A Plastic Water Bottle of 1 Litre Contains Around 2,40,000 Fragments of Plastic

Because they are smaller than microplastics and can enter the bloodstream, affect organs, and pass through human cells, nanoplastics are a bigger hazard to human health.

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A recent study found that the average one-liter (33-ounce) bottle of water includes almost 240,000 plastic pieces. The researchers concluded that a significant portion of those fragments have previously gone unreported, indicating that health risks associated with plastic pollution may be greatly underestimated.

The first study of its kind to assess bottled water for the presence of “nanoplastics”—plastic particles smaller than one micrometre, or one-seventieth the breadth of a human hair—was peer-reviewed and published on Monday in the Proceedings of the National Academy of Sciences journal. Since prior research only took into account microplastics, or particles between 1 and 5,000 micrometres, the results indicate that bottled water may contain up to 100 times more plastic particles than previously thought.

The study on Nanoplastics

Given their smaller size and ability to enter the bloodstream, infiltrate human cells, and affect organs, nanoplastics are a greater hazard to human health than microplastics. Moreover, nanoplastics can enter the bodies of unborn children through the placenta. Although they have long known that bottled water contains them, scientists have not had the tools to identify specific nanoparticles.

The co-authors of the study overcame this difficulty by developing a novel microscopy method, developing a data-driven algorithm, and utilising both to examine about twenty-five one-liter water bottles that were bought from three well-known US brands. (The brands were not disclosed by the researchers.) Ninety percent of the microscopic plastic particles, ranging from 110,000 to 370,000, were discovered in each litre. “This study provides a powerful tool to address the challenges in analyzing nanoplastics, which holds the promise to bridge the current knowledge gap on plastic pollution at the nano level,” says Naixin Qian, the study’s lead author and a graduate student of Columbia University in chemistry.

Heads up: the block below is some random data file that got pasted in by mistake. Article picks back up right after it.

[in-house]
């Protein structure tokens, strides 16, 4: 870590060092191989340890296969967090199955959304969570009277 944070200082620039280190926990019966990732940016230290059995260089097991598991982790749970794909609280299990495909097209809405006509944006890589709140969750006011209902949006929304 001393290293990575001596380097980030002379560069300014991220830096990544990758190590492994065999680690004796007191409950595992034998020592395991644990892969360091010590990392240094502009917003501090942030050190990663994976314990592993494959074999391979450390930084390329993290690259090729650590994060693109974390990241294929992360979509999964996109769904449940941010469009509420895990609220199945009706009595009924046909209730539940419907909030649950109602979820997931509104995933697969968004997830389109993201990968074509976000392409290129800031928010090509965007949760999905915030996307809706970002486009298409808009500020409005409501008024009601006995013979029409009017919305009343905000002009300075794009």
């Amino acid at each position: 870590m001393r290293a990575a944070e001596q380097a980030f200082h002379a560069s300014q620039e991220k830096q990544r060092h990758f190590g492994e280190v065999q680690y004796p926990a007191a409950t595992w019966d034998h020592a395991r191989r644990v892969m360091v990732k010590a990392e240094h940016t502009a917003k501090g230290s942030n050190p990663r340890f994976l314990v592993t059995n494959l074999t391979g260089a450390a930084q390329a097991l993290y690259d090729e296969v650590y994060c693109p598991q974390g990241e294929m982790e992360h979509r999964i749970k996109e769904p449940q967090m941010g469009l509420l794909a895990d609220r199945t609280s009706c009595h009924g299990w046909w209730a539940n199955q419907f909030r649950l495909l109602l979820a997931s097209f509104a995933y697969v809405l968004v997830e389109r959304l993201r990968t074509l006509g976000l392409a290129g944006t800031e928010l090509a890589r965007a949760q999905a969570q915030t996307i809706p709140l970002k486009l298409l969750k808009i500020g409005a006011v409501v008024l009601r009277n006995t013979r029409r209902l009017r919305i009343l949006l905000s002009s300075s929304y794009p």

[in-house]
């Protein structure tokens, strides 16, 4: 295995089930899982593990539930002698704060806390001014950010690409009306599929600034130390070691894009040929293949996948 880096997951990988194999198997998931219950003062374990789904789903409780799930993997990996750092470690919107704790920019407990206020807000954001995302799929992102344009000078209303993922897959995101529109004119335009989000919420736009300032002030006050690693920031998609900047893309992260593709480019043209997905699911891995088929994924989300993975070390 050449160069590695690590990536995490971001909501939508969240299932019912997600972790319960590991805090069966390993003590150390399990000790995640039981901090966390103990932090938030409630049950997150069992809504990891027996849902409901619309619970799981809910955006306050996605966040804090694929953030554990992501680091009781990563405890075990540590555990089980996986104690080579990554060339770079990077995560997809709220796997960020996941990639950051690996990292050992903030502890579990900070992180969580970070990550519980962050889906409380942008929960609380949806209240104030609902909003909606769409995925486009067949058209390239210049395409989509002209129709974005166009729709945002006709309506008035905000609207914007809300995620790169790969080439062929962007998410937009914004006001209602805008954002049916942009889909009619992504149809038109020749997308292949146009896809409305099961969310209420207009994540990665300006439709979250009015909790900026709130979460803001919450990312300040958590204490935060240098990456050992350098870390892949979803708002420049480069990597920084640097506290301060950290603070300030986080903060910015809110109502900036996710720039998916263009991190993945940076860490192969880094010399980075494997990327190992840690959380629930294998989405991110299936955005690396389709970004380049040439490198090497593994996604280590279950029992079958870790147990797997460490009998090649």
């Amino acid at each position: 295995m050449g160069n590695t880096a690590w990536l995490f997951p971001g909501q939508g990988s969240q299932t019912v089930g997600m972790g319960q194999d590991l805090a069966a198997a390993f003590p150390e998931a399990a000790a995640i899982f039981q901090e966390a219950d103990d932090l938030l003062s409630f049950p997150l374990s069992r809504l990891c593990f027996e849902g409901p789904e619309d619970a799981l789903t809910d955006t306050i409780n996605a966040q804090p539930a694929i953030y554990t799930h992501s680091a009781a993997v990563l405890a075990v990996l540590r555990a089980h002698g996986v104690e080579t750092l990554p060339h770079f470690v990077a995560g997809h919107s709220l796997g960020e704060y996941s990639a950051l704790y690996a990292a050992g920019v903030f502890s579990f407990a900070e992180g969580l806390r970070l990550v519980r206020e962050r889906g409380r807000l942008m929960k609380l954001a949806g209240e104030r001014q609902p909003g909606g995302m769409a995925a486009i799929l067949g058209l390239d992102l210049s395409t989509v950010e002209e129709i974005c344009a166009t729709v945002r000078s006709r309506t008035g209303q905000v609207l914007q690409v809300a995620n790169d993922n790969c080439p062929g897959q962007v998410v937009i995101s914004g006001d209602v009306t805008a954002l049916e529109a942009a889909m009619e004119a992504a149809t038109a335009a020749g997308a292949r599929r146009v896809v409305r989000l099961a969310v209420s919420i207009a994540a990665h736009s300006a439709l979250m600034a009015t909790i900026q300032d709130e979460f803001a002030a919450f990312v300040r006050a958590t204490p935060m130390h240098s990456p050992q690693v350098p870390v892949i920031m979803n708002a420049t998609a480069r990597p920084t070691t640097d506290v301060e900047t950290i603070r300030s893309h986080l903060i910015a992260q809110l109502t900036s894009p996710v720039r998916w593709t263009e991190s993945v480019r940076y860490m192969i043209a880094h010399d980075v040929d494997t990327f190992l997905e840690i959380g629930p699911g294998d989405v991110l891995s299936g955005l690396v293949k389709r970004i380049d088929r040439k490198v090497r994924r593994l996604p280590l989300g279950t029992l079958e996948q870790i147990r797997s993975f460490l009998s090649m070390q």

Previously this was just a dark area, uncharted. Toxicity studies were just guessing what’s in there,” adds Beizhan Yan, the study’s co-author and an environmental chemist at Columbia University. “This opens a window where we can look into a world that was not exposed to us before.

The researchers focused on seven popular types of plastic, such as polyamide, which is frequently used in filters to filter water before it is bottled, and polyethene terephthalate (PET), which is used to make many water bottles. However, scientists also found a large number of unknown nanoparticles in the water. There may be far more plastic in bottled water if some of those are also nanoplastics.

The world produces over 450 million tons of plastic each year

Over 450 million tonnes of plastic are produced worldwide annually, most of which is disposed away in landfills. Most plastics eventually break down into smaller bits rather than decomposing naturally. Additionally, while plastic-containing products—many synthetic fabrics included—are being used, tiny pieces of plastic are frequently lost. Although plastic pollution is a global problem, scientists are particularly interested in bottled water due to its potential to introduce plastic particles into human bodies. According to a 2022 study, tap water has a lower concentration of microplastics than bottled water. A 2021 report issued a warning, stating that merely opening and shutting the cap on a plastic water bottle can cause small plastic particles to be released into the drink.

According to the recent study’s co-authors, their investigation will not end with bottled water. Additionally, they intend to look into nanoplastics in snow samples taken from western Antarctica and tap water.

By: Gursharan Kaur

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